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The role of explanation in science

In general, when theories are easily variable in the sense I have described, experimental testing is almost useless for correcting their errors. I call such theories bad explanations. Being proved wrong by experiment, and changing the theories to other bad explanations, does not get their holders one jot closer to the truth.

Because explanation plays this central role in science, and because testability is of little use in the case of bad explan­ations, I myself prefer to call myths, superstitions and similar theories unscientilic even when they make testable predic­tions. But it does not matter what terminology you use, so long as it does not lead you to conclude that there is something worthwhile about the Persephone myth, or the prophet’s apocalyptic theory or the gamblers delusion, just because it is testable. Nor is a person capable of making progress merely by virtue of being willing to drop a theory when it is refuted: one must also be seeking a better explanation of the relevant phenomena. That is the scientific frame of mind. …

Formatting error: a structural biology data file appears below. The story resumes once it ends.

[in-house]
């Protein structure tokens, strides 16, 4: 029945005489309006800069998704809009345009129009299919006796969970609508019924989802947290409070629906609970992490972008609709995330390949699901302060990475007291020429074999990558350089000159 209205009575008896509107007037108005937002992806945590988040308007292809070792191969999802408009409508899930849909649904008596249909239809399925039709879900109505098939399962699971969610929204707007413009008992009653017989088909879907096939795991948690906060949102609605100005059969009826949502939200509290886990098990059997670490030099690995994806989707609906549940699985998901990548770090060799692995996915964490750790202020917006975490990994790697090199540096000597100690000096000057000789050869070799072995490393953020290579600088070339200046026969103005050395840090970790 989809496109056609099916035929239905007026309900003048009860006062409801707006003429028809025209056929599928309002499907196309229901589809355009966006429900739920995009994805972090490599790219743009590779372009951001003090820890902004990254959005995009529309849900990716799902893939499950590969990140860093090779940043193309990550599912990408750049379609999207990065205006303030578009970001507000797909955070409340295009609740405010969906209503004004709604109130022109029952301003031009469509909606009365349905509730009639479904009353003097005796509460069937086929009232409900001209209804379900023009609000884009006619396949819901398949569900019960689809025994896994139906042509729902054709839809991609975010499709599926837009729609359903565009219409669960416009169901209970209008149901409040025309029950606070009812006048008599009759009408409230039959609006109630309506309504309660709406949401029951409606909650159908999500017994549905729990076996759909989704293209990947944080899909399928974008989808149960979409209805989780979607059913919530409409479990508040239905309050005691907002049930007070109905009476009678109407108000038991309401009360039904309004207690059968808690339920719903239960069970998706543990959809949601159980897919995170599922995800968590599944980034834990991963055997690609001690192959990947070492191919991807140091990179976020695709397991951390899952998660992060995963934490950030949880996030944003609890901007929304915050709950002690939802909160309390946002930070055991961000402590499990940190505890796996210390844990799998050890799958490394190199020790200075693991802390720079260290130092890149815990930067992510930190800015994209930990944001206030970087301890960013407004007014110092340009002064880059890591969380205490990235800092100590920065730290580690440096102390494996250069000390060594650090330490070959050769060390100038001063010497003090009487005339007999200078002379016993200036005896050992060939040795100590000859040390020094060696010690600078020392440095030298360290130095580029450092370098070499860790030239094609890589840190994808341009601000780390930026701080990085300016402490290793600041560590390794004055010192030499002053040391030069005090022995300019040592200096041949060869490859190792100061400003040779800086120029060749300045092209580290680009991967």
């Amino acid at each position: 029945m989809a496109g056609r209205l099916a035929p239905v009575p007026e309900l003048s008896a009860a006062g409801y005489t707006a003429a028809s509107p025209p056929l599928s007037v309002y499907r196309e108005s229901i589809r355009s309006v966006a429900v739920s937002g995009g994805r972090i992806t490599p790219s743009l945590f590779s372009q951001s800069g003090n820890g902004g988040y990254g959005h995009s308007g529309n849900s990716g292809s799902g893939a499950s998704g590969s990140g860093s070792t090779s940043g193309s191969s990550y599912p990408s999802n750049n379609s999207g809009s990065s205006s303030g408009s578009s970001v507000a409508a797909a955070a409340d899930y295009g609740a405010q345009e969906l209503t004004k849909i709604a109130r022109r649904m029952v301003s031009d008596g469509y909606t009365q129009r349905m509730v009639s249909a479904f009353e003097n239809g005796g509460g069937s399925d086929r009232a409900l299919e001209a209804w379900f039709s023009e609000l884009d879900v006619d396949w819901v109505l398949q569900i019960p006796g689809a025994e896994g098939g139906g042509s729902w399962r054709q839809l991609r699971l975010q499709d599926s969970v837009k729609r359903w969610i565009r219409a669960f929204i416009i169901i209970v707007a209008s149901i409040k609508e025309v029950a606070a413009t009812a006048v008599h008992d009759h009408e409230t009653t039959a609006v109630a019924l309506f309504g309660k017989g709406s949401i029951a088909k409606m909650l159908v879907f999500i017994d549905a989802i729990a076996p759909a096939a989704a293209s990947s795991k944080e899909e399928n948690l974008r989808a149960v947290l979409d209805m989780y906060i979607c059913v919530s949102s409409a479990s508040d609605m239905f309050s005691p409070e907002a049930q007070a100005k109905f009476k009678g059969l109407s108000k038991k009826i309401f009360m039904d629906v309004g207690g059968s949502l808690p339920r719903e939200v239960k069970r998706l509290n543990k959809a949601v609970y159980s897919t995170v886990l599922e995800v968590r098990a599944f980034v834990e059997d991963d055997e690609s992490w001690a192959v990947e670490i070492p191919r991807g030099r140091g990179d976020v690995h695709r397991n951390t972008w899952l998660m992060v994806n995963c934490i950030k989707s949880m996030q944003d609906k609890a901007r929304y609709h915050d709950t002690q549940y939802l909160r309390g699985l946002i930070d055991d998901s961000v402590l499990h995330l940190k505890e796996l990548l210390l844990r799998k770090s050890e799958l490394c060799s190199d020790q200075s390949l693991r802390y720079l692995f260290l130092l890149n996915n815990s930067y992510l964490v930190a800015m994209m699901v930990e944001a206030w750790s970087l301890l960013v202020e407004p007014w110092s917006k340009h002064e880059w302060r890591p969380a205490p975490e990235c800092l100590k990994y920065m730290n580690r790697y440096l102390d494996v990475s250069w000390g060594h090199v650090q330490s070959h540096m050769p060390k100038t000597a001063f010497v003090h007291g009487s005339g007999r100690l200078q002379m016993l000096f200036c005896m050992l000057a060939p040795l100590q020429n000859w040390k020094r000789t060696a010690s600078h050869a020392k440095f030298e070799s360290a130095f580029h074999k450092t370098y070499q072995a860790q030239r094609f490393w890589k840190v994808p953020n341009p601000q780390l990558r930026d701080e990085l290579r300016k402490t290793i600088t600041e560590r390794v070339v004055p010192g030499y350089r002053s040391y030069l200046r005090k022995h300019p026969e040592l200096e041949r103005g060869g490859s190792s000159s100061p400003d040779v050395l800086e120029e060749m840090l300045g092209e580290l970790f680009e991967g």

The quest for good explanations is, I believe, the basic regulating principle not only of science, but of the Enlightenment generally. It is the feature that distinguishes those approaches to knowledge from all others, and it implies all those other conditions for scientific progress I have discussed: It trivially implies that prediction alone is insufficient. Somewhat less trivially, it leads to the rejection of authority, because if we adopt a theory on authority, that means that we would also have accepted a range of different theories on authority. And hence it also implies the need for a tradition of criticism. It also implies a methodological rule – a criterion for reality – namely that we should conclude that a particular thing is real if and only if it figures in our best explanation of something. [22-3]

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  1. Fakten? Welche Fakten? – Wissenschaftskommunikation.de says:

    […] in der Wissenschaft also nach Theorien, die wahr sind und für interessante Phänomene der Welt gute Erklärungen liefern – und die zu besserem Wissen (also Wissenszuwachs) führen. Dafür müssen die Theorien […]

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